R5 is carboxyl.
25. A compound of the formula: ##STR8## wherein: R1 is hydrogen, a metal or non-metal salt, an alkyl or aryl ether containing from 1 to 18 carbon atoms, or an ester of an aliphatic acid containing from 1 to 18 carbon atoms;
R2 is hydroxyl, amino, or an amino modified by formation of an alkylether, alkylester, alkylamide or alkylamine derivative containing 1 to 18 carbon atoms;
R5 and R6, which may be the same or different, are carboxy, sulfo, or alkylamido containing 1 to 6 carbon atoms; and
R3, R4, R7 and R8, which may be the same or different, are alkoxyl containing from 1 to 6 carbon atoms, alkyl containing from 1 to 6 carbon atoms, haloalkyl containing from 1 to 6 carbon atoms, or halo.
Description
BACKGROUND OF THE INVENTION

Acidity as measured by pH affects the rate and extent of chemical reactions. Measurement of pH of biological fluids is important for following the health of an organism. Furthermore, its measurement in individual cells and tissues has been correlated with response to external stimuli including drugs, ions, light and other cells. Acidity is also important in many non-biological systems and a variety of electrical and spectroscopic techniques have been developed for its measurement. Measurement of pH by optical sensors is an established technique. Absorption indicator dyes such as phenolphthalein have been used for visual or instrumental estimation of acidity for many years. The basic requirement for measurement with an optical indicator is a change in an optical property of the dye such as absorption or fluorescence that can be correlated with the pH of the medium. For the greatest sensitivity to small changes in pH of the medium, the equilibrium constant between the acidic and basic forms of the indicator for the dye (i.e. the pKa) should be near the pH of the medium. For measurements in physiological media including blood and the interior of most cells, this is usually in the range of pH 6 to pH 8, commonly pH 7.0 to 7.6. An advantage of measurement of pH by a fluorescence technique rather than absorbance is the greater sensitivity of the measurement due to the intrinsically higher detectability of emitted light versus absorbed light. The correspondingly lower levels of sensor required permit measurements of the intracellular pH in single cells by such techniques as flow cytometry with concentrations of the sensor that have low toxicity and avoid buffering of the equilibrium.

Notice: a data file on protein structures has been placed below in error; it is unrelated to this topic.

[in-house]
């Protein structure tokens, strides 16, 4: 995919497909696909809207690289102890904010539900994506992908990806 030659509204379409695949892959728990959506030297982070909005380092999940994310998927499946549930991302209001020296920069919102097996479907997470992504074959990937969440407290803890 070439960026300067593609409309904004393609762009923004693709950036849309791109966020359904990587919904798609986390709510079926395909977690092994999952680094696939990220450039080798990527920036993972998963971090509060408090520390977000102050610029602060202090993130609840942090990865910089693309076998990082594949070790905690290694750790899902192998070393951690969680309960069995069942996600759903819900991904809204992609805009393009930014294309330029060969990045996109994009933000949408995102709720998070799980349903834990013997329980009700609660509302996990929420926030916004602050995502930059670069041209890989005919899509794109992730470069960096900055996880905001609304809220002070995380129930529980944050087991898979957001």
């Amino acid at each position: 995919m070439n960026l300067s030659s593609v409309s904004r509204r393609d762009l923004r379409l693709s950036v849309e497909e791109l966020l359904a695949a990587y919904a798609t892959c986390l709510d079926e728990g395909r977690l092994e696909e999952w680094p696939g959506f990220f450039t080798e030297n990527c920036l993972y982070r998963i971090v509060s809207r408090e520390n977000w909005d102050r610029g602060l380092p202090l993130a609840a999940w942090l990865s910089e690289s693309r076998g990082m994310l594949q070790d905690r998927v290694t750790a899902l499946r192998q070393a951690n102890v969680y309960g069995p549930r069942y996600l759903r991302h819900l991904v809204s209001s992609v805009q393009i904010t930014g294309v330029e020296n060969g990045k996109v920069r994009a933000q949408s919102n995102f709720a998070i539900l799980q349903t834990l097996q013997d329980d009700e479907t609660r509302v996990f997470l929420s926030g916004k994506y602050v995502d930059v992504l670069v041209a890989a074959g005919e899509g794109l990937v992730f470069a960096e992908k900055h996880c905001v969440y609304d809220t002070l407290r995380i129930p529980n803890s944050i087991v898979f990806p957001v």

Among the fluorescent dyes that have been used to estimate pH, the most common are β-methylumbelliferone, its derivatives, 8-hydroxypyrene-1,3,6-trisulfonic acid (pyranine)(Wolfbeis, et al., Z. Anal. Chem. 314, 119 (1983)), and fluorescein or its derivatives, carboxyfluorescein (Thomas, et al., Biochemistry 18, 314, 119 (1979)), and 2',7'-bis-(carboxyethyl)-5(and-6)carboxyfluorescein (BCECF) (Rink et al., J. Cell. Biol. 95, 189 (1982)). Of these, only the fluorescein dyes have the long wavelength spectral properties comparable to the dyes in this invention. This includes absorbance at the primary wavelengths of the argon laser (488 and 514 nm). This laser is widely used in flow cytometry and fiber optic monitoring. Fluoresceins have pH dependent absorption and excitation spectrum and a pKa of approximately 6.4 to 7.0 depending on substituents. Measurement of pH dependent emission intensity changes in single cells with a single excitation wavelength gives spurious results since the intensity will be effected by dye concentration in the cell, by leakage of the dye out of the cell, cell thickness, and photobleaching of the dye. Measurement of pH by the emission intensity with a single excitation wavelength by use of a dye immobilized on a fiber optic suffers similar problems related to dye concentration, bleaching and path length. A more practical approach that reduces the effect of changes in dye concentration in the light path is to ratio the amount of fluorescence at a fixed wavelength with excitation at a pH sensitive wavelength to the amount of fluorescence at the same wavelength with excitation at a relatively pH insensitive wavelength. This is the technique commonly used to estimate the pH inside cells with fluorescein derivatives such as BCECF (Paradiso, et al., Nature 325, 477 (1987)). While this is quite practical for suspensions of cells and in homogeneous fluids in a fluorometer or a microscope, because measurement of pH by ratioing excitations requires excitation sources of two different wavelengths, this is usually impractical in flow systems including flow cytometers and fiber optic systems for continuous monitoring of the pH of flowing fluids, such as blood.